New Planetary Economy
A new, rational, self-regulating economic system is necessary to meet present and projected global realities. The current model creates artificial scarcity by strictly controlling the issue of currency, converting it into a tradable commodity itself. Money is further hoarded and manipulated in such a way as to create debt, inequity and poverty.
The silver lining to the current economic crisis is that people will be forced, perhaps for the first time, to examine their unconscious assumptions about this entrenched system and stretch their cognitive range to allow for a different approach.
Below the fold are the executive summary in full text, and a 22 page PDF with graphics.
Background on the FLOK Project
The National Plan of Ecuador recognizes and stresses that the global transformation towards knowledge-based societies and economies requires a new form for the creation and distribution of value in society. The National Plan’s central concept is the achievement of ‘Buen Vivir’ (Sumak Kawsay) or ‘good living’; but good living is impossible without the availability of ‘good knowledge’, i.e. ‘Buen Conocer’ (‘Sumak Yachay’). The third national plan for 2013-2017 explicitly calls for a open-commons based knowledge society.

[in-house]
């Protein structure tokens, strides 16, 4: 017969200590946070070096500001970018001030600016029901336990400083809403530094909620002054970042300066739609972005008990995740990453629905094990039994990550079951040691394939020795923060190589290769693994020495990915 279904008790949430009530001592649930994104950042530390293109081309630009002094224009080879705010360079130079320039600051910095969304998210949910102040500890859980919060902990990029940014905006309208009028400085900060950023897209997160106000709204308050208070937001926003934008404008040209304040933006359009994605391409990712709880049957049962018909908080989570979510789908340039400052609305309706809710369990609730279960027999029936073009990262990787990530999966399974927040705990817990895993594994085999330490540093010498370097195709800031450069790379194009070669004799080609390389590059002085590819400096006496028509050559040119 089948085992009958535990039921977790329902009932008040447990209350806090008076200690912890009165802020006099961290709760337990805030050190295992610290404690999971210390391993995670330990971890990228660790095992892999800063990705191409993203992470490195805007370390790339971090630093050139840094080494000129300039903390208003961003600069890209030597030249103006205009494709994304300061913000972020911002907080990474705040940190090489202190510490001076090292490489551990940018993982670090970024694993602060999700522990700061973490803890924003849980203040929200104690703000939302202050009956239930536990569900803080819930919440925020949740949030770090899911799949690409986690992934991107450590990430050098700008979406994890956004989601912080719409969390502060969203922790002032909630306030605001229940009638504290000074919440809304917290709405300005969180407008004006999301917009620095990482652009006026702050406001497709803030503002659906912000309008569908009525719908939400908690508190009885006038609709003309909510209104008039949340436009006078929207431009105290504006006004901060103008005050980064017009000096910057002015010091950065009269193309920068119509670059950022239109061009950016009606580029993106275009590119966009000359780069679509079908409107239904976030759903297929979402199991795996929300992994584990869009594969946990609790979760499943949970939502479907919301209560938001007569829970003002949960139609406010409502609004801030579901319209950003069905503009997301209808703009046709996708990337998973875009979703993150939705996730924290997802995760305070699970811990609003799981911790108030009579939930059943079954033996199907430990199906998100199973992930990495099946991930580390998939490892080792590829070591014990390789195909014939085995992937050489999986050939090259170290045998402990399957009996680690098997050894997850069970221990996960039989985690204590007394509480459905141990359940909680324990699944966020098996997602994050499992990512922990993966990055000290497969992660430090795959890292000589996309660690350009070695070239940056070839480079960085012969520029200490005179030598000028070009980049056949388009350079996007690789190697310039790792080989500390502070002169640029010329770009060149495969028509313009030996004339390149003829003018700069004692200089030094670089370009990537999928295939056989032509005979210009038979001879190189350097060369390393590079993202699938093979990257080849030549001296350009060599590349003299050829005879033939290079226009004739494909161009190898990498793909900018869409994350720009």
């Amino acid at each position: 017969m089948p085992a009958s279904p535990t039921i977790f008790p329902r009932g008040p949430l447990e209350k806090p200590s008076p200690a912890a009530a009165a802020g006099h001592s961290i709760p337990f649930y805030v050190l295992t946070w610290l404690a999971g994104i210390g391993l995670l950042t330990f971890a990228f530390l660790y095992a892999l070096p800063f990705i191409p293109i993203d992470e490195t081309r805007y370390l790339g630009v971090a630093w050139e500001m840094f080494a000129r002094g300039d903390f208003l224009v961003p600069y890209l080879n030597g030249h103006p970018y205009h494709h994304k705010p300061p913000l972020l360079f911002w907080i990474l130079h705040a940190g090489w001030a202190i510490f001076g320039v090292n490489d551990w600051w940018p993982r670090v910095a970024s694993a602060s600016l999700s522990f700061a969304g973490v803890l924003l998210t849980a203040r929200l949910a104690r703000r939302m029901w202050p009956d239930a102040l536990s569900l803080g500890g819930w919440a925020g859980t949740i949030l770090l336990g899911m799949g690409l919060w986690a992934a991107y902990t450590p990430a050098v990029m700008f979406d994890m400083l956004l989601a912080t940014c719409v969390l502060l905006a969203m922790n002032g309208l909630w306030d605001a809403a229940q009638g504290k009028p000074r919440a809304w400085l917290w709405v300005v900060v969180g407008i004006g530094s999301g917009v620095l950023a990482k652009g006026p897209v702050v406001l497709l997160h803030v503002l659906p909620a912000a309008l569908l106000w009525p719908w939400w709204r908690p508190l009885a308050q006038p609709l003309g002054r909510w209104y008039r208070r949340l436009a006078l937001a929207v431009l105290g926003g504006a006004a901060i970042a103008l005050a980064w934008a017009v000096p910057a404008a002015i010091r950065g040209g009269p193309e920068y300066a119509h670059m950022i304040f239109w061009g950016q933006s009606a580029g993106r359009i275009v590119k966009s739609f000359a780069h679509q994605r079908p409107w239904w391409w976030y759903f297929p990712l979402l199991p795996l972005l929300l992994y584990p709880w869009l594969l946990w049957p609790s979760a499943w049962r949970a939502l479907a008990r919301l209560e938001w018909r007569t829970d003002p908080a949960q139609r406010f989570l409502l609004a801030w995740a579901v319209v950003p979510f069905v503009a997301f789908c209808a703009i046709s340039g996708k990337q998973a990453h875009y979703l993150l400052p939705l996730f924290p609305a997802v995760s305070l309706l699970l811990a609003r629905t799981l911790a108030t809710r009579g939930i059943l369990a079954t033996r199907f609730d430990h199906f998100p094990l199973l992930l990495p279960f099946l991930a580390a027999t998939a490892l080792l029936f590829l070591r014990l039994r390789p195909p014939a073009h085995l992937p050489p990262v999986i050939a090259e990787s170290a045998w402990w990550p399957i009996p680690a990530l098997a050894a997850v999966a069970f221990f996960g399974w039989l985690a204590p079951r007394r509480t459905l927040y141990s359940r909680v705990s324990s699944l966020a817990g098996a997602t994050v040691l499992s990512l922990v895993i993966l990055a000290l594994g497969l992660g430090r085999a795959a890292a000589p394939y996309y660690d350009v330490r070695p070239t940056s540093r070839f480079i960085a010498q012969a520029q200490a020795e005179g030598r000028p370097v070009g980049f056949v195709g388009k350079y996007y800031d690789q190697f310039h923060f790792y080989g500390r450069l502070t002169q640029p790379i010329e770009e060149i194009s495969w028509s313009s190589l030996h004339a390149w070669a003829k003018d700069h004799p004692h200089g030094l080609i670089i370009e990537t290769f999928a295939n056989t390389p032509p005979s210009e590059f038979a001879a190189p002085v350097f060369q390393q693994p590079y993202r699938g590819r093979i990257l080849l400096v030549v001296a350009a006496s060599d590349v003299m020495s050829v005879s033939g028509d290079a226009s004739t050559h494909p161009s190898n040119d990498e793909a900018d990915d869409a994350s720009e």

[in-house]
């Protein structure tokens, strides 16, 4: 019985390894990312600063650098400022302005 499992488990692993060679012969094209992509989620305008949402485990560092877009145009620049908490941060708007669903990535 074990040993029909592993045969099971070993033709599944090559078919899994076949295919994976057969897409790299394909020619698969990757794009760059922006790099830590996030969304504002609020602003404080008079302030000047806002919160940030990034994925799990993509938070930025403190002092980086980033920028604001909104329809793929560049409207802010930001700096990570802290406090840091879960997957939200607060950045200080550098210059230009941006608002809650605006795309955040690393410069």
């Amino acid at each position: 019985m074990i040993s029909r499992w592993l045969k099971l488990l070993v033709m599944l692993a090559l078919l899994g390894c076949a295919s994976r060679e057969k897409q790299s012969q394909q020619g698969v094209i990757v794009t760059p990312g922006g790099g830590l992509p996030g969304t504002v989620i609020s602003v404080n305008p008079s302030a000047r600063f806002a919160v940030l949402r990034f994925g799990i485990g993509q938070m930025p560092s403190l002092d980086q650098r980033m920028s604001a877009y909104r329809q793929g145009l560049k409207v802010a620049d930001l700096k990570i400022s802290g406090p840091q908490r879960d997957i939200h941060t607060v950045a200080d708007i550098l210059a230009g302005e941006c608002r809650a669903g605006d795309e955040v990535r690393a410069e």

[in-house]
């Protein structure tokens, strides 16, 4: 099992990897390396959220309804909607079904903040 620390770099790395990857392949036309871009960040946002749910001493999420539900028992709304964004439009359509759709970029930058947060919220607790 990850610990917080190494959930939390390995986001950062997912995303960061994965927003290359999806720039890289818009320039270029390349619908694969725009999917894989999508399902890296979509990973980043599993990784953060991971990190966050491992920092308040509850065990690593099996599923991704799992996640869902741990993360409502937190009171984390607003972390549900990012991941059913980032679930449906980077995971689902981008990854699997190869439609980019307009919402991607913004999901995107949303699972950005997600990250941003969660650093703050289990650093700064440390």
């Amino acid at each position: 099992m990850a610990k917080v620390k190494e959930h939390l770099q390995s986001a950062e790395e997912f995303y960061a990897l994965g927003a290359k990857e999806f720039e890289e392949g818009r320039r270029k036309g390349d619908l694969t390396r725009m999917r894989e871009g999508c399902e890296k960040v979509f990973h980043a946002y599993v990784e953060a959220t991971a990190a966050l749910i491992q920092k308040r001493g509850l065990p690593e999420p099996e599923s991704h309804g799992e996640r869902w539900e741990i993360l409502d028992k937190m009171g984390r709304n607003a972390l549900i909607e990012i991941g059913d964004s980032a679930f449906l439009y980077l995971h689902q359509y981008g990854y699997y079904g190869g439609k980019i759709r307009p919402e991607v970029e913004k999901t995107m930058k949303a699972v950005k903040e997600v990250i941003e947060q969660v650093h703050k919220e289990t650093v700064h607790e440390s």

President Correa himself exhorted young people to achieve and fight for this open knowledge society.
The FLOK Society is a joint research effort by the Coordinating Ministry of Knowledge and Human Talent, the SENESCYT (Secretaría Nacional de Educación Superior, Ciencia, Tecnología e Innovación) and the IAEN (Instituto de Altos Estudios del Estado) to develop transition and policy proposals to achieve such an open commons-based knowledge society.
FLOK refers to:
While many are still being turned on to the perks of Bitcoin as a speculative asset, platform, and currency, there are other players in the game. Here is a brief look at how these cryptocurrencies stack up in terms of features. Also, if you’re interested in the rest of the top 10, be sure to check out Quarkcoin vs. Megacoin vs. Protoshares vs. Worldcoin vs. Feathercoin.
Here’s an excellent summary, written by our good friend Helene Finidori from the Commons Abundance Network, on FLOK Society’s historical significance for the Commons and P2P movements. The article was originally published in STIR magazine and Helene has kindly given us permission to republish it here.
This column was published in STIR’s spring issue and is available to buy here